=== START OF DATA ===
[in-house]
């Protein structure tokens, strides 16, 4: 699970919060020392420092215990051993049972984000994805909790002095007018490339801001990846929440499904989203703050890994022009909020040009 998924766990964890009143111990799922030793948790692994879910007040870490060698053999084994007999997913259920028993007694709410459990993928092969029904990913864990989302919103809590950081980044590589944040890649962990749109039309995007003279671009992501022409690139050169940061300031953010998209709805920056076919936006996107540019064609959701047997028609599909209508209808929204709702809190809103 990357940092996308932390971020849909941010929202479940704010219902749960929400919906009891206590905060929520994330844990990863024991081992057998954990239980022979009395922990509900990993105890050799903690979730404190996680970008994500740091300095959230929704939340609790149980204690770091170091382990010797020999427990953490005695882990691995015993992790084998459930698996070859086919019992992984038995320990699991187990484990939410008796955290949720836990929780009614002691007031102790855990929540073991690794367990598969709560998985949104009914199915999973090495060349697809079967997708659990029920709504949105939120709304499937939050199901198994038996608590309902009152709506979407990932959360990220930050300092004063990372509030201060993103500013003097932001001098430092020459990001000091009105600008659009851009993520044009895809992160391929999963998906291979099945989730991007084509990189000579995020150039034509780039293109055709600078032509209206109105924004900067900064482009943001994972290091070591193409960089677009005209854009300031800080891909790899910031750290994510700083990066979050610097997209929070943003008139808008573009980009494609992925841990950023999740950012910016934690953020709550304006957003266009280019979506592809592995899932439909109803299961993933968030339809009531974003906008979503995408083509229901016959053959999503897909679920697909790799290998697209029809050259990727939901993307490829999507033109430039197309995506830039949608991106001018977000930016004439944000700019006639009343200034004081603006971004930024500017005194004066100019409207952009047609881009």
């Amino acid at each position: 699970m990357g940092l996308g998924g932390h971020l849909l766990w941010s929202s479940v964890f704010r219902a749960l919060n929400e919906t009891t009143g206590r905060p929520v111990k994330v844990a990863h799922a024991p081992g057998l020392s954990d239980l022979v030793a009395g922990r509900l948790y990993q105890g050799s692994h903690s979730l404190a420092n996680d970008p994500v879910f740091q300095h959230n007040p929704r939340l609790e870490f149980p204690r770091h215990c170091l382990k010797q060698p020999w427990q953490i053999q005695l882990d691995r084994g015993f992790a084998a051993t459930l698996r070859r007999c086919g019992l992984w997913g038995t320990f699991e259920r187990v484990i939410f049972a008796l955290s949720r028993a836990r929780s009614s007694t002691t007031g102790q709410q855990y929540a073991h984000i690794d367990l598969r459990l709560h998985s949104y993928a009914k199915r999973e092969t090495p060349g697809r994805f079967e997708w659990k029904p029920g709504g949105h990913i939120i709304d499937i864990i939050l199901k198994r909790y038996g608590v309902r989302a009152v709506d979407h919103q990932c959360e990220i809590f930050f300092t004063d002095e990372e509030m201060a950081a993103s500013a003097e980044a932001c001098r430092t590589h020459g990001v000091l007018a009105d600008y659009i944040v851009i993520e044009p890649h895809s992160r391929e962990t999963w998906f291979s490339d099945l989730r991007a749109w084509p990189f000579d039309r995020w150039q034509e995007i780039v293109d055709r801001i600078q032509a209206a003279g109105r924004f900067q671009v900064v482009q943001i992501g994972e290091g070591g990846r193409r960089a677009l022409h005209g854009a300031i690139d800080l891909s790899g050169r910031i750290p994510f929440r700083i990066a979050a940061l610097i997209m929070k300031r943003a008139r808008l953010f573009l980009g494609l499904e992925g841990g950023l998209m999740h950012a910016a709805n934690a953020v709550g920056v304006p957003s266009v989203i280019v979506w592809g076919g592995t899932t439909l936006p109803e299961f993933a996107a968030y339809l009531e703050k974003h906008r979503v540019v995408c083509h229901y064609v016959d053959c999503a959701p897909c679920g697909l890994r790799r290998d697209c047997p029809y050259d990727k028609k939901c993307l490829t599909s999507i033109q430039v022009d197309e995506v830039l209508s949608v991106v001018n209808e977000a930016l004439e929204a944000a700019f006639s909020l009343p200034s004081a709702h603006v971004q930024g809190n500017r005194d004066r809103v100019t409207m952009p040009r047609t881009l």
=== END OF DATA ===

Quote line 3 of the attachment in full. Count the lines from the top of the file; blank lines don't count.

């Amino acid at each position: 699970m990357g940092l996308g998924g932390h971020l849909l766990w941010s929202s479940v964890f704010r219902a749960l919060n929400e919906t009891t009143g206590r905060p929520v111990k994330v844990a990863h799922a024991p081992g057998l020392s954990d239980l022979v030793a009395g922990r509900l948790y990993q105890g050799s692994h903690s979730l404190a420092n996680d970008p994500v879910f740091q300095h959230n007040p929704r939340l609790e870490f149980p204690r770091h215990c170091l382990k010797q060698p020999w427990q953490i053999q005695l882990d691995r084994g015993f992790a084998a051993t459930l698996r070859r007999c086919g019992l992984w997913g038995t320990f699991e259920r187990v484990i939410f049972a008796l955290s949720r028993a836990r929780s009614s007694t002691t007031g102790q709410q855990y929540a073991h984000i690794d367990l598969r459990l709560h998985s949104y993928a009914k199915r999973e092969t090495p060349g697809r994805f079967e997708w659990k029904p029920g709504g949105h990913i939120i709304d499937i864990i939050l199901k198994r909790y038996g608590v309902r989302a009152v709506d979407h919103q990932c959360e990220i809590f930050f300092t004063d002095e990372e509030m201060a950081a993103s500013a003097e980044a932001c001098r430092t590589h020459g990001v000091l007018a009105d600008y659009i944040v851009i993520e044009p890649h895809s992160r391929e962990t999963w998906f291979s490339d099945l989730r991007a749109w084509p990189f000579d039309r995020w150039q034509e995007i780039v293109d055709r801001i600078q032509a209206a003279g109105r924004f900067q671009v900064v482009q943001i992501g994972e290091g070591g990846r193409r960089a677009l022409h005209g854009a300031i690139d800080l891909s790899g050169r910031i750290p994510f929440r700083i990066a979050a940061l610097i997209m929070k300031r943003a008139r808008l953010f573009l980009g494609l499904e992925g841990g950023l998209m999740h950012a910016a709805n934690a953020v709550g920056v304006p957003s266009v989203i280019v979506w592809g076919g592995t899932t439909l936006p109803e299961f993933a996107a968030y339809l009531e703050k974003h906008r979503v540019v995408c083509h229901y064609v016959d053959c999503a959701p897909c679920g697909l890994r790799r290998d697209c047997p029809y050259d990727k028609k939901c993307l490829t599909s999507i033109q430039v022009d197309e995506v830039l209508s949608v991106v001018n209808e977000a930016l004439e929204a944000a700019f006639s909020l009343p200034s004081a709702h603006v971004q930024g809190n500017r005194d004066r809103v100019t409207m952009p040009r047609t881009l």